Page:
Monday, January 12, 2009

Contributor Spotlight: Derek Sheffield

Straw for the Fire and the Writer’s Notebook

I thought I’d use this blog post to point you to a book unlike any other I’ve read. I first read it about 20 years ago, but it’s in my thinking now because the title popped up in Dennis O’Driscoll’s recent interview of Seamus Heaney. After Theodore Roethke died in 1963, David Wagoner combed through the 277 notebooks Roethke left. These notebooks contain bits of poetry, aphorisms, phrases, thoughts on teaching, philosophy, rough drafts, quotations—they contain anything that flitted through Roethke’s mind. Wagoner distilled the essence of these notebooks and the result is a book called Straw for the Fire (Doubleday, 1972).

Reading the book is a strange and exhilarating experience. There is no depth too deep and no height too high but this book touches it. It is lyrical, zany, vulgar, provocative, tender, inspiring. It is a model for my own notebook. Like Roethke, I seldom use the fragments I put down in my notebook, but I have faith that something happens in my imagination when I do take the time to jot down a phrase or two. It comforts me that all that kindling is ready if I ever need it. Here’s a very small sample of what you’ll find in this book:

If you can’t think, at least sing.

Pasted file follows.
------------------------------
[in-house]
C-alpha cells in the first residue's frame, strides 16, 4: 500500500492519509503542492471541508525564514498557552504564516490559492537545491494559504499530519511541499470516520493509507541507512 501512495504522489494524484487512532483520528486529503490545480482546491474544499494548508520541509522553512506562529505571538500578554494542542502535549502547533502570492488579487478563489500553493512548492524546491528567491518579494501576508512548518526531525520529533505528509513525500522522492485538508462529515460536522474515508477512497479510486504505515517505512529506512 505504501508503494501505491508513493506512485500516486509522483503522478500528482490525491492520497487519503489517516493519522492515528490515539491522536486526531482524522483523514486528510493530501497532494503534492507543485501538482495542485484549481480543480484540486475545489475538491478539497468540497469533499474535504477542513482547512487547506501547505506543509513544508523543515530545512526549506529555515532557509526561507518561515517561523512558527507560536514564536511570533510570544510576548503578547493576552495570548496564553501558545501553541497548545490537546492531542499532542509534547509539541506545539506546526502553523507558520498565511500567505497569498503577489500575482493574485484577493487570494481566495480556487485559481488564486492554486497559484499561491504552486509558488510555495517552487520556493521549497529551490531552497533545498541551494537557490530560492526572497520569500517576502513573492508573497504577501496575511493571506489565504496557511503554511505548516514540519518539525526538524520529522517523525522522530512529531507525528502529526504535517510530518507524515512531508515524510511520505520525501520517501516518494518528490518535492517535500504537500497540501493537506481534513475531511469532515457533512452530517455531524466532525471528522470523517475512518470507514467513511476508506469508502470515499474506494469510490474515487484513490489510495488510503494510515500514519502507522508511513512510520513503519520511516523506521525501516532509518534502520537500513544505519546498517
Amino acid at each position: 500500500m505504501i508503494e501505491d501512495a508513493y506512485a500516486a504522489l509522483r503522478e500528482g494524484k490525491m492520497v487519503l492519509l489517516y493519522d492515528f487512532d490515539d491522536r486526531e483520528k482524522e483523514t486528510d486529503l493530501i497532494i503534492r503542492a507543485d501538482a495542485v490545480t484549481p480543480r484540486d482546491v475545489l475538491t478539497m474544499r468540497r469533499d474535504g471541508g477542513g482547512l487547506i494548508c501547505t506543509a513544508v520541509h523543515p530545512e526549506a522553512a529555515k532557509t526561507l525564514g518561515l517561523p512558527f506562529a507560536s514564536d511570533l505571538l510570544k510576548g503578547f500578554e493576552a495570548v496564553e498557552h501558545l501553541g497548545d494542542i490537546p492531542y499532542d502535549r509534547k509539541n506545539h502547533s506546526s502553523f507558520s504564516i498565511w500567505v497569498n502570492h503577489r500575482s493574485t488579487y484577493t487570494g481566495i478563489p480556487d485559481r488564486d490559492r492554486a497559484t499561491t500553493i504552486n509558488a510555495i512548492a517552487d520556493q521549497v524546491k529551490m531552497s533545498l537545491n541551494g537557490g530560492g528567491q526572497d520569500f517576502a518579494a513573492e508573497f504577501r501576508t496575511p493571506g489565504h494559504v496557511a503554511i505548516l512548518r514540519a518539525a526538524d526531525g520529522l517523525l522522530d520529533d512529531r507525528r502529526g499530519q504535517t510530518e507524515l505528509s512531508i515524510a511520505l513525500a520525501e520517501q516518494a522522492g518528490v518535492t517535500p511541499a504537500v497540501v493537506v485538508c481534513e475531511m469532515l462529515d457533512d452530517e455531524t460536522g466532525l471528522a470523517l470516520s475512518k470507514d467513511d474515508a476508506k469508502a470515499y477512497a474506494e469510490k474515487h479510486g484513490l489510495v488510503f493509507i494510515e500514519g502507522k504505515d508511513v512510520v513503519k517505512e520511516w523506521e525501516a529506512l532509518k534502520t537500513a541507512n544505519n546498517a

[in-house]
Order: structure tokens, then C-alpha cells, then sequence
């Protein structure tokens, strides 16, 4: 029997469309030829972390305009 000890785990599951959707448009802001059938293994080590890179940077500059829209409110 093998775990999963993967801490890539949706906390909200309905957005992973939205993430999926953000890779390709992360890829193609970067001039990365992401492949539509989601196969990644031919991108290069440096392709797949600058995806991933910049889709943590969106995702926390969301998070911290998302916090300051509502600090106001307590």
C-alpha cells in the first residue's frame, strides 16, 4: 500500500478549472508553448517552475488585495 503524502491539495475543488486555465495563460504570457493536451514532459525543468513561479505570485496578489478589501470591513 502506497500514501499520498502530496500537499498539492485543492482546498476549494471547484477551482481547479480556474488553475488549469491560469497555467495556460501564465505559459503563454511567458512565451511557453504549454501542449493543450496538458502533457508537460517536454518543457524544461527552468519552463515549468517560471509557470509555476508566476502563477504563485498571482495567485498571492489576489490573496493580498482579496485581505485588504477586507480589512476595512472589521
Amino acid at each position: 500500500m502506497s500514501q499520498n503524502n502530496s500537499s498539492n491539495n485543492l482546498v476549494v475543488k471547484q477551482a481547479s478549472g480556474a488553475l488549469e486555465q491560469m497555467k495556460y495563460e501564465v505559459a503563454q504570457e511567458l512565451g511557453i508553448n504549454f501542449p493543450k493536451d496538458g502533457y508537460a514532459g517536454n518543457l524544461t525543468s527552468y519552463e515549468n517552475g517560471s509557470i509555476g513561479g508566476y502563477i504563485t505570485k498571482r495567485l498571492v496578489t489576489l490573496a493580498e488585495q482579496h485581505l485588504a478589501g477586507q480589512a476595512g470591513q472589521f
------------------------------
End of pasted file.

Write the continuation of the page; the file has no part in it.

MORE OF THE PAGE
Living as if everything were slightly a-tilt.

The professor is supposed to know. I am not of that breed.

To write poetry: you have to be prepared to die.

Am I too old to write in paragraphs?

O Mother Mary, and what do I mean,
That poet’s fallen into the latrine,--
And no amount of grace or art
Can change what happens after that.

My courage kisses the ground.

I don’t know a thing except what I try to do.

And let me confess that this is my first ever blog. Thank you, Beth, for the invitation. It’s timely. I’ve enjoyed reading the other entries here at HFR. What’s more, I’ve recently found my work the subject of some blogs and I’m impressed at the level of discourse.

Derek Sheffield’s chapbook, A Revised Account of the West, won the Hazel Lipa Environmental Chapbook Award sponsored by Flyway at Iowa State University (2008). His full-length manuscript was a finalist for the 2008 Brittingham Prize and a semifinalist for the 2008 Walt Whitman Award. He teaches at Wenatchee Valley College. Derek's poem, "By The Word Play," appears in HFR issue #43.

No comments: